Fig. of Hex Grid: Each hexagon represents the number of residential buildings that would not have flooded had it not been for the impact of climate change in Harris County, Texas, during Hurricane Harvey.

Here are a few reasons among others that favor hexagonal grid aggregation:

  • The hexagon has a smaller perimeter to area ratio, thereby reducing sampling distortions caused by section effects, which are more present in the grid.

image info

Source: ESRI, Why Hexagons?

To determine the size of the cell, you must respect two important criteria:

  • Sufficient granularity to allow for relevant analysis
  • Keep the impossibility of visually identifying the location of the person (with particular attention to rural or very sparsely populated areas).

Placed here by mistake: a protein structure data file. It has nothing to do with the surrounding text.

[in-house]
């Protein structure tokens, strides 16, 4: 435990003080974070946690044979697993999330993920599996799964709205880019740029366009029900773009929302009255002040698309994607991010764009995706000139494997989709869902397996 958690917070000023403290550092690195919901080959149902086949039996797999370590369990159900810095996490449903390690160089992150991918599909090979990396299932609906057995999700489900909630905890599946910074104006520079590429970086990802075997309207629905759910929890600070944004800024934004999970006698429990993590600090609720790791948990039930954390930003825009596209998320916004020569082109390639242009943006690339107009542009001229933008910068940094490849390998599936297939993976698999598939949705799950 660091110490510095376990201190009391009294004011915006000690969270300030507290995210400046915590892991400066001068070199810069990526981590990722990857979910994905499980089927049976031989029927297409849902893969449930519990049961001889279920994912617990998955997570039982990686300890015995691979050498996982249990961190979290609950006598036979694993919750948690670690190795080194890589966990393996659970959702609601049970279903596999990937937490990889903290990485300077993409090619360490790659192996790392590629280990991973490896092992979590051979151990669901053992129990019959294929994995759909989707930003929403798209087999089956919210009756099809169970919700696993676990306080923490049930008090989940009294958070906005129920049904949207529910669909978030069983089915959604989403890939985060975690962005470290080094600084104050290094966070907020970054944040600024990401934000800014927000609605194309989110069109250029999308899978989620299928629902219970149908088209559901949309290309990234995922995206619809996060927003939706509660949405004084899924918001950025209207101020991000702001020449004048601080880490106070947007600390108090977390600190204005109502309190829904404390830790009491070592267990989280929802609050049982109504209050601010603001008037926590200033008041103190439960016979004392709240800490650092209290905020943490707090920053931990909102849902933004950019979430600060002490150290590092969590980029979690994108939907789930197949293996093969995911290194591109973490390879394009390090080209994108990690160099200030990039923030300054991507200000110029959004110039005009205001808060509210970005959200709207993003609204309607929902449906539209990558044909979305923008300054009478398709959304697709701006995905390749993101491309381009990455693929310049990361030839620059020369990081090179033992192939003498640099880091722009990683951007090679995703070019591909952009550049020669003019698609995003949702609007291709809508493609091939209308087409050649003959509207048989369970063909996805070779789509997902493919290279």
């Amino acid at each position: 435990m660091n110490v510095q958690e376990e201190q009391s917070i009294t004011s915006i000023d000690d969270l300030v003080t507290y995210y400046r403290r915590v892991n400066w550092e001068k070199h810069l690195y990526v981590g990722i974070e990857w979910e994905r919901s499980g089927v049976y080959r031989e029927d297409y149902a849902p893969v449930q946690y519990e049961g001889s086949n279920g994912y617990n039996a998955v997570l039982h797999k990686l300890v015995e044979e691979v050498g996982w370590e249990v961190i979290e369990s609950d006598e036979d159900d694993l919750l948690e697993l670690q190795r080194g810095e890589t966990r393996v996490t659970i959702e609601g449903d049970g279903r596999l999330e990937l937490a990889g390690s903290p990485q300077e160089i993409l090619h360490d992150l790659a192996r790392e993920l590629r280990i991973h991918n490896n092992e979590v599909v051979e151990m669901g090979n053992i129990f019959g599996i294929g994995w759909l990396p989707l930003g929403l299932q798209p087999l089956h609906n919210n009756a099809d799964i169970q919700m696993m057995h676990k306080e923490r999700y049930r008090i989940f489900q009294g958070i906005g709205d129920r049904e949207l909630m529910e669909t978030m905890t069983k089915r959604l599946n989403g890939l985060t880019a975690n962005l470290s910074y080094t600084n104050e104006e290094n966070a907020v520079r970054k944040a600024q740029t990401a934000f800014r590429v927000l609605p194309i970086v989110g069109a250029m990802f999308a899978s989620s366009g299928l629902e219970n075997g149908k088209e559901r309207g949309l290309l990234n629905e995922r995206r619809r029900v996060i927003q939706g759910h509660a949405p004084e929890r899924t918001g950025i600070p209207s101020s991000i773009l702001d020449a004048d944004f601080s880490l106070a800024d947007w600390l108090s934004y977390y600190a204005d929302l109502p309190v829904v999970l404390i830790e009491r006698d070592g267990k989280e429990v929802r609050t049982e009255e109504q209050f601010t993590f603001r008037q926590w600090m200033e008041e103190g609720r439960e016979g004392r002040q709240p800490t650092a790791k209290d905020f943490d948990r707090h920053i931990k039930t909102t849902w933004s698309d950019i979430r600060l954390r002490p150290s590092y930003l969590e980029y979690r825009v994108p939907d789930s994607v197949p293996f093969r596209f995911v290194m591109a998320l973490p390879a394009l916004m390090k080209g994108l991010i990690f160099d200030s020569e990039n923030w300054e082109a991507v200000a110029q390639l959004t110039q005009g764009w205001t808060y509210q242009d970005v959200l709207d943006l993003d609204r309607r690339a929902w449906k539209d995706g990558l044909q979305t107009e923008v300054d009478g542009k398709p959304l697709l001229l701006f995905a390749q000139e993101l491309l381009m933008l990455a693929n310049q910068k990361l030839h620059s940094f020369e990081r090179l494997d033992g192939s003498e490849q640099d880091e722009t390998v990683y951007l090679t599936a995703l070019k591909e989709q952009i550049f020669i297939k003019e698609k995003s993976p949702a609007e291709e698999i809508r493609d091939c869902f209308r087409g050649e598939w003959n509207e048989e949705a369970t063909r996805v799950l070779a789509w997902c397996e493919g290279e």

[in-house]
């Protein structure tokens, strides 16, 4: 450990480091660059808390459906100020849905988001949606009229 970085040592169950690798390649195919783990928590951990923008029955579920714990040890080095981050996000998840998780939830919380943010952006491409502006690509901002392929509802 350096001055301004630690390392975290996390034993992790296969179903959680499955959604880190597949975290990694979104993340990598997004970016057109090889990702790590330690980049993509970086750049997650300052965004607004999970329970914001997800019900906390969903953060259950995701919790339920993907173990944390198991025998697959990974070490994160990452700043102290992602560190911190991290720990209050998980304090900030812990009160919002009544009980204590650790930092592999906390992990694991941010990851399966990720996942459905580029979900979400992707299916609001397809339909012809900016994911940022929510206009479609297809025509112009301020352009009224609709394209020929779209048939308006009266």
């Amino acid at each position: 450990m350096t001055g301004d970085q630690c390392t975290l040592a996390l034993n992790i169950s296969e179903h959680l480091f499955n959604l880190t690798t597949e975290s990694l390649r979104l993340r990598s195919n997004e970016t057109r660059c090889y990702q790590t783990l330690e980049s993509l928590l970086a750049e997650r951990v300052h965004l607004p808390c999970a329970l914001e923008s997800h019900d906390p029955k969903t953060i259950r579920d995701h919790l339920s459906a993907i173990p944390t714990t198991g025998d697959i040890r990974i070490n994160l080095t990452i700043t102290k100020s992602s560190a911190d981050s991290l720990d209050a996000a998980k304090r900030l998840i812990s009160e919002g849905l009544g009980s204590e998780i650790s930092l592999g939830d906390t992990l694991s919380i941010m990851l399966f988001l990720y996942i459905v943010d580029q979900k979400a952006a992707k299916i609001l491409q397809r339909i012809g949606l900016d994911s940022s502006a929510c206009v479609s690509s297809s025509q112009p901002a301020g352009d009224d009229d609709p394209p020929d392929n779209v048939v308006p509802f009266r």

image info

The right level of granularity: making gps coordinates approximate to preserve the anomymat

Type of data: Personal geographic coordinates (example: location of surveyed households).

Problem: We want to represent the information from the interviews in a point representation without allowing to identify the surveyed households.

Solution: In order to reduce the sensitivity of the location of the information, a simple measure is to make the GPS coordinates approximate. This step can be performed as soon as the information is collected by choosing to collect only approximate locations. Depending on the collection context, one can reduce the precision to a hundred meters or more.

In the case where the data has a precise location, it is always possible to process it to make it less precise.

To do this, one of the simplest methods is to round the coordinates in decimal degrees. The smaller the number of decimals in the coordinates, the less precise the location will be.

image info

Example of coordinates rounding and rendering according to the number of decimals

This reduces the accuracy, but can create a grid effect where several points can be overlaid on the same coordinate.